Pakistani PM Imran Khan’s exclusive hard hitting interview with CNN

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Pakistani PM Imran Khan’s exclusive hard hitting interview with CNN

ISLAMABAD – Prime Minister Imran, in an exclusive interview, mentioned US reluctance to reach out to Pakistan as he had not spoken to US President Joe Biden since the collapse of the western-backed Afghan government.

In an interview with CNN program *Connect the World *on Wednesday, which was hosted by Becky Anderson, PM termed Biden a ‘busy man’ saying he should be asked why he is too busy to call, he responded when asked to confirm that Biden hadn't called Khan since coming into office.

On Monday, US State Secretary Antony Blinken said the US would reassess its ties with Pakistan following the withdrawal. He told Congress during a House Foreign Affairs Committee hearing that Pakistan has a multiplicity of interests some that are in conflict with ours. Khan called such comments 'ignorant', telling the CNN journalist that 'I have never heard such ignorance'.

PM, who was speaking from his residence in the country’s federal capital, said he would now like to see a single-dimensional relationship with the US as we will not fight after being paid from the western allies. “We want a normal relationship”, he added.

Khan also emphasized that Pakistan suffered greatly after siding with the US in the war in Afghanistan after 9/11, saying ‘at one point, there were 50 militant groups attacking our government’.

We joined the US against the Soviets and trained the Mujahideen to do jihad against foreign occupation in Afghanistan in the ’80s, he said while adding that the same ‘mujahideen's acts were deemed terrorism’ following the US invasion of Afghanistan.

Khan negated the idea of allying with the US while recalling the US invasion in the neighboring country following the 9/11 attacks. “I would never have done that, If I was the prime minister at that time”, he added.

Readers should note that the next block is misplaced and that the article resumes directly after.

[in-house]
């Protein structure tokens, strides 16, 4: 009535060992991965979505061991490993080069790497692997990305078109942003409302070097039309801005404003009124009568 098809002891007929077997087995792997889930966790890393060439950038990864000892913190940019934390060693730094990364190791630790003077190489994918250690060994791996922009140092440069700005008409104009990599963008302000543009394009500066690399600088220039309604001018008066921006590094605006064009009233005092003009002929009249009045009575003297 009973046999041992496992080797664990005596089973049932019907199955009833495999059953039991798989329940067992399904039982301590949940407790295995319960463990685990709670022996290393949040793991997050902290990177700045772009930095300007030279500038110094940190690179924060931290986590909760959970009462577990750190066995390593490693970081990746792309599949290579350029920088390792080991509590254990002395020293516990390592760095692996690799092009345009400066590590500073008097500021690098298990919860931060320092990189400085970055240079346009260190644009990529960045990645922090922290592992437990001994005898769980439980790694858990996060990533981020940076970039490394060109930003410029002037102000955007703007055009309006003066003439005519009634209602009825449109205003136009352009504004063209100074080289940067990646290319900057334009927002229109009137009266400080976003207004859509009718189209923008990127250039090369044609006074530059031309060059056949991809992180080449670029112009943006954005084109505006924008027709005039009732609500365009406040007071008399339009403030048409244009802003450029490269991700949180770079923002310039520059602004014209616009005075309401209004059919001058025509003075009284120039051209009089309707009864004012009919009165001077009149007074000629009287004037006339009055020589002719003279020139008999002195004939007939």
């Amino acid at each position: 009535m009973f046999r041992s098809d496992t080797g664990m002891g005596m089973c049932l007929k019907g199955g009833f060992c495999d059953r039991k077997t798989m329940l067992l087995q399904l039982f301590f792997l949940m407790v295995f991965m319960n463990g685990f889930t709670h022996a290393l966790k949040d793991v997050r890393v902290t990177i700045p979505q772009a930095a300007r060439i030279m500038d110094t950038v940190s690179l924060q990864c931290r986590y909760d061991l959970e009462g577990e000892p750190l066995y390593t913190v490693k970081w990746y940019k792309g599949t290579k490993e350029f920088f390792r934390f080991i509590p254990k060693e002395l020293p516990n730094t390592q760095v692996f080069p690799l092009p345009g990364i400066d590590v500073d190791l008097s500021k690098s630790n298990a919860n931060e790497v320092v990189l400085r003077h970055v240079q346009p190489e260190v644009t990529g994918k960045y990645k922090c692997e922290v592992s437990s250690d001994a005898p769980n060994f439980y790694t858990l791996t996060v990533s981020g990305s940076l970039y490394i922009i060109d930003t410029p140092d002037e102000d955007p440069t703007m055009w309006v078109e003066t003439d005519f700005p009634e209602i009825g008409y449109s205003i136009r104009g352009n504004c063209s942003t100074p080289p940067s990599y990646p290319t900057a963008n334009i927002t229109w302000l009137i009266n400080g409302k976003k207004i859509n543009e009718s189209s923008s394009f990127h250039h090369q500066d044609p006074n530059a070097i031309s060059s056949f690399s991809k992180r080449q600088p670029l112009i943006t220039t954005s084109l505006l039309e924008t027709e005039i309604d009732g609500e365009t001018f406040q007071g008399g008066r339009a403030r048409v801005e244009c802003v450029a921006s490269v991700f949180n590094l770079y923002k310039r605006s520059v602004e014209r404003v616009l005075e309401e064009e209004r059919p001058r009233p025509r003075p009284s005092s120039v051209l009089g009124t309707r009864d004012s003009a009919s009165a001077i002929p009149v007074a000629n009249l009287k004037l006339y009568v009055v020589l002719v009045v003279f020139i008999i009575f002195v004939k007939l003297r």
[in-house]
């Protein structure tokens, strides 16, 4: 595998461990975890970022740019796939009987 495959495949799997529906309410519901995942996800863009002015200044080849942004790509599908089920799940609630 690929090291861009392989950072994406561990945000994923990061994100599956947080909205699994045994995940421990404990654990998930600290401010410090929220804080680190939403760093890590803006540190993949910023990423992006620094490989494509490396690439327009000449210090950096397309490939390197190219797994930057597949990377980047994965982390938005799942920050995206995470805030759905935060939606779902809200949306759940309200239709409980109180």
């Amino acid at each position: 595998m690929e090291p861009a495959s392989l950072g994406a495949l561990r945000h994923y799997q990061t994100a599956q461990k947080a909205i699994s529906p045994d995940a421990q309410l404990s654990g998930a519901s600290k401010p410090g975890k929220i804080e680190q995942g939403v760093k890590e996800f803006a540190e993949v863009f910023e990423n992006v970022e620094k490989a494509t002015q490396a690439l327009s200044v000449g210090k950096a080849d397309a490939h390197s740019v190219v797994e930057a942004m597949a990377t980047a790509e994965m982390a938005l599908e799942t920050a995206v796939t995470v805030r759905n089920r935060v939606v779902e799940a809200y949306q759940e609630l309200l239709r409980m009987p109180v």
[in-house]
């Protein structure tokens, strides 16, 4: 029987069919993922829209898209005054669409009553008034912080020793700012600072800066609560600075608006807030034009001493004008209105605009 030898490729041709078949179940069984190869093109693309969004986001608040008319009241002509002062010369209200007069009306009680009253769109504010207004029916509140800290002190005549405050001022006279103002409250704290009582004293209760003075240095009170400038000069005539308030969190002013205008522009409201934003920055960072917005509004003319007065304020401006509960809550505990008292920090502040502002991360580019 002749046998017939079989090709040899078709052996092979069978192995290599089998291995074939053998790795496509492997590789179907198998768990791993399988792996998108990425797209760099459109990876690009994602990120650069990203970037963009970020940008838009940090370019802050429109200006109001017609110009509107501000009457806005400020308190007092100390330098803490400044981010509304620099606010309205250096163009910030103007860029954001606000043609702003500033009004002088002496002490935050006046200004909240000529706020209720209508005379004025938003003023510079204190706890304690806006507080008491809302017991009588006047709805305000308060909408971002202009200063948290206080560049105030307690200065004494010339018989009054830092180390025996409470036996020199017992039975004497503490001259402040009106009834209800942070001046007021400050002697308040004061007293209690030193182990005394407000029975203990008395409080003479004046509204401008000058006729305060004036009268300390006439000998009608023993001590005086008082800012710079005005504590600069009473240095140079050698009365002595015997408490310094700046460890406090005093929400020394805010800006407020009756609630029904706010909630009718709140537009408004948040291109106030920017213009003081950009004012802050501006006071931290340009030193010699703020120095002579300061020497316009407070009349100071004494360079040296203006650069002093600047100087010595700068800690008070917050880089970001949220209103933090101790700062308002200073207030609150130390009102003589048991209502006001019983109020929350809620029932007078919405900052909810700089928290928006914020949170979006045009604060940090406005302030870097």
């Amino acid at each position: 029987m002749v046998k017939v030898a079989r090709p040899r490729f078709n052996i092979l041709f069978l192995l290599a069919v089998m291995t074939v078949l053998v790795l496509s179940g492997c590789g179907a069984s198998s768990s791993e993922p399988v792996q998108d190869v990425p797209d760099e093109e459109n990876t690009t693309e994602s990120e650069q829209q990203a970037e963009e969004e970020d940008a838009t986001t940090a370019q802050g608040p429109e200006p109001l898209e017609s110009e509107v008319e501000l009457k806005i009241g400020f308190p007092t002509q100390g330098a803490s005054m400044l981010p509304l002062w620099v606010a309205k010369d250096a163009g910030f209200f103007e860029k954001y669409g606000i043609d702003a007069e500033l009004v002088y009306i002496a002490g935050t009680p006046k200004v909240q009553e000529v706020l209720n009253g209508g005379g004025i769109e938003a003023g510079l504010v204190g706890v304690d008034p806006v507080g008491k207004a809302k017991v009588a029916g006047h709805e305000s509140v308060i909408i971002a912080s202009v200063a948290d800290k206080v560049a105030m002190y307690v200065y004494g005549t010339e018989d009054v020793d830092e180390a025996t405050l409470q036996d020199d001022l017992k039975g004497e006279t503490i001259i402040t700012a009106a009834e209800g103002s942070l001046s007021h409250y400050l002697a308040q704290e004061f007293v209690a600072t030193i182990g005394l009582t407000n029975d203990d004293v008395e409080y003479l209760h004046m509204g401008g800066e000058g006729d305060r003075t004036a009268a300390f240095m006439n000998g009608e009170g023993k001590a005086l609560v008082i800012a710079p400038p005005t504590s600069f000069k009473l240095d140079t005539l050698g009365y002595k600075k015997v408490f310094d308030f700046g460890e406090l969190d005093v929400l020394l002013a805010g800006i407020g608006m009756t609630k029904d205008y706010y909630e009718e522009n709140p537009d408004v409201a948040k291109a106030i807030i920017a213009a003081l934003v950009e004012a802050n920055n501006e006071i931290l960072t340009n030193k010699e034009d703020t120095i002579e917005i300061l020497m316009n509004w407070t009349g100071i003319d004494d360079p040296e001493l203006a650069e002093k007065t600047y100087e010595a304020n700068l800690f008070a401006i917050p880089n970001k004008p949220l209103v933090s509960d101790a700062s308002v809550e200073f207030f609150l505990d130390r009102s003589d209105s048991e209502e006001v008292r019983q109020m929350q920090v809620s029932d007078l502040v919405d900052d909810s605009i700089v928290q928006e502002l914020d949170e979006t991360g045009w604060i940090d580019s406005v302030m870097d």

As Biden’s hopes of keeping the Afghan Taliban in check will rely heavily on Pakistan, Khan mentioned Pashtun nationalism which kicked in the entire tribal belt of Pashtuns on the Pakistani side following the US invasion.

“So the jihadis turned against us, the Pashtuns turned against us, and the more we tried military operations in civilian areas, the more collateral damage [took place]”, he mentioned while explaining the consequences of hosting US bases fearing it might lead to his country being targeted in revenge attacks by the other side of the border.

Prime Minister said ‘It is complete ignorance’, when asked about the reasons for the trust deficit between the West and the South Asian country. Adding that, “Americans did not understand what the Haqqani network was, which he described as a Pashtun tribe living in Afghanistan”.

Responding to allegations that Pakistan's intelligence was funding and supporting the insurgents in Afghanistan via the Haqqani network, Khan mentioned the total budget of Pakistan – which is $50 billion for 220 million people.

“Did we have the capacity to fund another war when we can barely meet our own expenses?” he said while questioning the accusation hurled from western countries. Khan termed Pakistan’s relationship with the US during the occupation of Afghanistan as a ‘terrible’ one saying we were paid some $20 billion for being used as a hired gun, he said while reiterating that the country suffered $150 billion. Afghanistan can never be controlled from outside

Prime Minister said that Afghanistan could not be controlled by outside forces and urged the world to engage the Taliban by incentivising them on their pledges related to inclusive government and women’s rights.

"No puppet government in Afghanistan is supported by the people. So rather than sitting here and thinking that we can control them, we should incentivise them. Because Afghanistan, this current government, clearly feels that without international aid and help, they will not be able to stop this crisis. So we should push them in the right direction," Khan told CNN.